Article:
Europe's inflation headache not yet over as 8 in 10 supply chain professionals expect to pass on further costs in 2023
Europe’s inflationary environment is easing, but there’s still plenty of pressure to come from within supply chains finds new industry survey
The big inflationary hit to European economies as a result of the energy crisis and conflict in Ukraine is easing, but 81% of frontline supply chain professionals still expect to pass on costs to customers in 2023, while just 5% hope to internalise costs and not pass them on.
The result, which comes from a major industry survey of nearly 300 EMEA-based supply chain professionals conducted for the state of European supply chains 2023 free-to-download white paper, also broke down expected cost pass-throughs by sector. It found that while 74% of retailers and manufacturers expect to pass on costs, this rises to 91% of Logistics Service Providers (LSPs).
Furthermore, 25% of LSPs expect to increase prices for their customers significantly, compared to a much lower 8% of retailers and manufacturers.
Tight markets push inflation
This suggests that a large part of inflationary pressure in EMEA supply chains will come from overland transportation and warehousing, while retailers and manufacturers will take more action to reduce cost pass-throughs.
Respondents to the survey reinforced this by noting that they largely expect the market for EMEA warehousing to remain tight in 2023. Forty-four percent said that they expect a lack of capacity, versus 39% who expect too much space coming onto the market – a 5% difference.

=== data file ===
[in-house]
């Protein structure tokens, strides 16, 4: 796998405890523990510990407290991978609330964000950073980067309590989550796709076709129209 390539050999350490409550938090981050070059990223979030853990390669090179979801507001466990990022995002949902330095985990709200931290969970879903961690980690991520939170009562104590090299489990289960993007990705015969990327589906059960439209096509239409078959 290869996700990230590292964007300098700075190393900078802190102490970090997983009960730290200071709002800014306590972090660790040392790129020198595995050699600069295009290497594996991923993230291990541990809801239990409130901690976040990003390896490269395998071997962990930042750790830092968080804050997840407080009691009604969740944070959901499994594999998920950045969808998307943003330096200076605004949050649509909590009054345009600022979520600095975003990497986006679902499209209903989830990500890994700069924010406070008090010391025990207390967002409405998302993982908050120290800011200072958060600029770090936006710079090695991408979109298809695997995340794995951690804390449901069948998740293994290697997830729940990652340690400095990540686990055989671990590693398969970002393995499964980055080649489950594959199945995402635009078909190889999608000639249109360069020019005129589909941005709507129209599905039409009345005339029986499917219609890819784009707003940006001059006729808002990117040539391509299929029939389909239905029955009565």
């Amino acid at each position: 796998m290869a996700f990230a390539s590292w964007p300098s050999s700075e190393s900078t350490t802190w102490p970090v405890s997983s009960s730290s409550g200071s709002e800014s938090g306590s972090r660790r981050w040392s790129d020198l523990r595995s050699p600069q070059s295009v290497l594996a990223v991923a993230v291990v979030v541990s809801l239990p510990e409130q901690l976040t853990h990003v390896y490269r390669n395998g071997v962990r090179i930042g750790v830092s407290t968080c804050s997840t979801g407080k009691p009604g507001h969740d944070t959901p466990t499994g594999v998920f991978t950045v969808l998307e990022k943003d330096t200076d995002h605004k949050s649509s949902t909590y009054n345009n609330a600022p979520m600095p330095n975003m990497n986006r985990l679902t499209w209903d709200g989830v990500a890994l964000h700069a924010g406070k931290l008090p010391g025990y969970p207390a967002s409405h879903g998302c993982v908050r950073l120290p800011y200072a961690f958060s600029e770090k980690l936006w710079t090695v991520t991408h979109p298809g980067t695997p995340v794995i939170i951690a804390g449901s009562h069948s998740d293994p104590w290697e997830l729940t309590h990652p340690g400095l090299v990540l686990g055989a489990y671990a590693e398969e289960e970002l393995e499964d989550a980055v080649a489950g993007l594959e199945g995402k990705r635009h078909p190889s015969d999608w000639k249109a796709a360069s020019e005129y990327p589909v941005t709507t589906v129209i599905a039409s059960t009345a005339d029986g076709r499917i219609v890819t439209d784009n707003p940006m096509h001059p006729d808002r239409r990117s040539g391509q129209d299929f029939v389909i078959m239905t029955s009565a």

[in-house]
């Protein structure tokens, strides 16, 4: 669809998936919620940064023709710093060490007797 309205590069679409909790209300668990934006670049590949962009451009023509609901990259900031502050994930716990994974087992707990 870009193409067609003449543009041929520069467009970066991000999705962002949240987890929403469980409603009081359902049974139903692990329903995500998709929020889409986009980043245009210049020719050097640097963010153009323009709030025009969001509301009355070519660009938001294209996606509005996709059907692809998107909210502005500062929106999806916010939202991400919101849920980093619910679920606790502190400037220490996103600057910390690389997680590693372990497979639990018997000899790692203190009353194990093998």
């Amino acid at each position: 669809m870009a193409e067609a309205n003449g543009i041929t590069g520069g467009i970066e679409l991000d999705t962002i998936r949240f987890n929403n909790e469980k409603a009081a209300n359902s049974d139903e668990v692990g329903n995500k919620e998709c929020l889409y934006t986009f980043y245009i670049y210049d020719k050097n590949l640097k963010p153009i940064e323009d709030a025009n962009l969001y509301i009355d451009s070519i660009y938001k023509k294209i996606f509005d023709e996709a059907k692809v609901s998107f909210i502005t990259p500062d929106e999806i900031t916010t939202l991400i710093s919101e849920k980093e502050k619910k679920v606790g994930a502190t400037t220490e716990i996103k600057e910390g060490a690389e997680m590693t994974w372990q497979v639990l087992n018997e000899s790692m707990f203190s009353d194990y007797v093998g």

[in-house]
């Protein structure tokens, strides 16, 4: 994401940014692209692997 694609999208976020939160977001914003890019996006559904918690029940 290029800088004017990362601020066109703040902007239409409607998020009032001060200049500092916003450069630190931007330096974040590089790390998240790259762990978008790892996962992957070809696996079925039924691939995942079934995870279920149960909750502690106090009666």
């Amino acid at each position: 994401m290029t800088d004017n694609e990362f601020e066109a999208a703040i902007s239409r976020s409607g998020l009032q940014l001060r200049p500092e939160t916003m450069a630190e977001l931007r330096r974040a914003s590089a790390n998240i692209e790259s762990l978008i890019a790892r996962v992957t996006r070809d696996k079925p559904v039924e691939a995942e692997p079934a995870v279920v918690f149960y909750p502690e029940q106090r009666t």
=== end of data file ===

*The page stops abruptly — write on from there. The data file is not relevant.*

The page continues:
Likewise, 13% more respondents expected inventories to increase rather than fall, underlining how inventory rundown will be cautious at best in the region and keep demand for industrial space elevated.
The white paper also notes that Europe faces an acute shortage of truck drivers that shows no signs of abating, as well as a tight labour market overall, which will feed into the inflationary picture.
Technology-powered networks a priority
These issues are driving the industry to get more out of existing assets and contracts. The primary transport initiative reported in the survey for 2023 is to conduct network optimisation, which 72% said would be a priority.
In order to conduct this optimisation, supply chain professionals need to have deep insight into their transportation and storage networks and then to rapidly turn that data around into operational or forward-looking insights.
That requirement is why the top five priorities for technology investment into EMEA supply chains are:
- Supply chain monitoring, tracking and visibility solutions – 68%.
- Forecasting – 48%.
- Process automation – 47%.
- Analytics – 37%.
For more insights into the core trends that will shape European supply chains over 2023, download the white paper for free here.